You may apply grease over the pawls to reduce the clicking sound. But first, you must know it’s normal to hear the clicking noise.

Top Reasons for Clicking Noise When Coasting

The freewheel or freehub produces a clicking noise, and every bike has the exact mechanism.

The pawls are inside the freewheel or freehub and fit within the drive ring’s cavities. As you pedal, the pawls move, causing the forward movement of the wheel.

On the other hand, if you coast, the pawls rub against the drive ring, producing a clicking noise.

Types of Freehubs

  • Pawl-Style

This freehub type has spring-loaded teeth attached to the freehub’s rotating component. It also has a fixed drive ring inside the freehub body.

If you pedal forward, the pawls plunge inside the drive ring’s cavities. On the other hand, when coasting, they rub against the drive ring.

  • Mavic

Unlike the pawl-style, the Mavic freehub has fixed pawls on the freewheel. The drive ring inside the freehub rotates.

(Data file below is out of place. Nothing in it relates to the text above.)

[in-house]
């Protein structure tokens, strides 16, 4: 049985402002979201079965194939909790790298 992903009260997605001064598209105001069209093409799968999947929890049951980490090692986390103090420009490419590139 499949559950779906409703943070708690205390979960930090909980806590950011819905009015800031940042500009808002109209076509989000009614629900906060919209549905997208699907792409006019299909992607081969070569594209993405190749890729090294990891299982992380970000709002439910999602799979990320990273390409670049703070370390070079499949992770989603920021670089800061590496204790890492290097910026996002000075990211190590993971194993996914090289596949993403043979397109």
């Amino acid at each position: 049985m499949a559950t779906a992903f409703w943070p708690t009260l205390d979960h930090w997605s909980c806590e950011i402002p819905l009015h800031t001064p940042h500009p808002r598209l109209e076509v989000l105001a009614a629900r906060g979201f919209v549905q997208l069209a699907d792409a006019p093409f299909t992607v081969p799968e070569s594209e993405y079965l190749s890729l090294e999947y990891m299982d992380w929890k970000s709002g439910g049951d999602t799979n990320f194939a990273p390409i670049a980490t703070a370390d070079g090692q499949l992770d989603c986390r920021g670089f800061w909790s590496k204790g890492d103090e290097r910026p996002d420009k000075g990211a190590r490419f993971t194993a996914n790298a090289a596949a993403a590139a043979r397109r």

Mavic freehubs are noisier than the pawl-style without offering additional functionality.

  • DT Swiss

The DT Swiss freehubs have two rings. One ring is inside the freehub body, while the other is in the rotating component.

This freehub is noisy yet more efficient. Each ring has teeth, resulting in several engagement points.

Secondary Reasons for the Bike’s Clicking Noise

Bike Chain

You know you have a bike chain issue if the noise comes from it. It will help if you lubricate it to avoid rusting and function smoothly.

Your chain is dry if you hear a clucking sound; generally, it will wear out soon. Therefore, you should clean and then grease it.

Moreover, a misaligned chain also produces a chattering sound. Therefore, you should have a bike mechanic realign the chain if you don’t know how.

A misadjusted front derailleur causes the chain to rub against it. Therefore, you should reposition the chain and adjust the front derailleur.

Generally, a bike chain wears out after 2,000 to 3,000 miles. Therefore, you should replace it if you don’t want to hear a clicking sound when coasting.

Derailleur Pulleys